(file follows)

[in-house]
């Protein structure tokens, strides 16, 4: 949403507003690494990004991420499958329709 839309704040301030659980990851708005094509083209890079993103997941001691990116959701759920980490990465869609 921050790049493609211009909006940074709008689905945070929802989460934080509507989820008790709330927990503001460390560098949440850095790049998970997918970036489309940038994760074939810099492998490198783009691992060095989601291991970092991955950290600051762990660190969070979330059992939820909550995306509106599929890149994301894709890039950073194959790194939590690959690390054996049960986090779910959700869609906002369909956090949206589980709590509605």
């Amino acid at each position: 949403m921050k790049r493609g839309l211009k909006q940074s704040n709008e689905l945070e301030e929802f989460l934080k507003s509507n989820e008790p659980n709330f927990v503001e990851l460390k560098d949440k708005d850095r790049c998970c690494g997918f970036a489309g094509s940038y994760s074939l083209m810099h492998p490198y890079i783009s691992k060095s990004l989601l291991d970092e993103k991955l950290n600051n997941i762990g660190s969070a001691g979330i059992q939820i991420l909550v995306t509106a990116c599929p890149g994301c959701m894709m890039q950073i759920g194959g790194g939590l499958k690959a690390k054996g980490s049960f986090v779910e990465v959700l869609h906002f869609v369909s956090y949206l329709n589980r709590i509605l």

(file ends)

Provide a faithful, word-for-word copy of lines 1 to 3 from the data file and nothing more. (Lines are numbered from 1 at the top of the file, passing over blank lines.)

[in-house]
């Protein structure tokens, strides 16, 4: 949403507003690494990004991420499958329709 839309704040301030659980990851708005094509083209890079993103997941001691990116959701759920980490990465869609 921050790049493609211009909006940074709008689905945070929802989460934080509507989820008790709330927990503001460390560098949440850095790049998970997918970036489309940038994760074939810099492998490198783009691992060095989601291991970092991955950290600051762990660190969070979330059992939820909550995306509106599929890149994301894709890039950073194959790194939590690959690390054996049960986090779910959700869609906002369909956090949206589980709590509605």
């Amino acid at each position: 949403m921050k790049r493609g839309l211009k909006q940074s704040n709008e689905l945070e301030e929802f989460l934080k507003s509507n989820e008790p659980n709330f927990v503001e990851l460390k560098d949440k708005d850095r790049c998970c690494g997918f970036a489309g094509s940038y994760s074939l083209m810099h492998p490198y890079i783009s691992k060095s990004l989601l291991d970092e993103k991955l950290n600051n997941i762990g660190s969070a001691g979330i059992q939820i991420l909550v995306t509106a990116c599929p890149g994301c959701m894709m890039q950073i759920g194959g790194g939590l499958k690959a690390k054996g980490s049960f986090v779910e990465v959700l869609h906002f869609v369909s956090y949206l329709n589980r709590i509605l």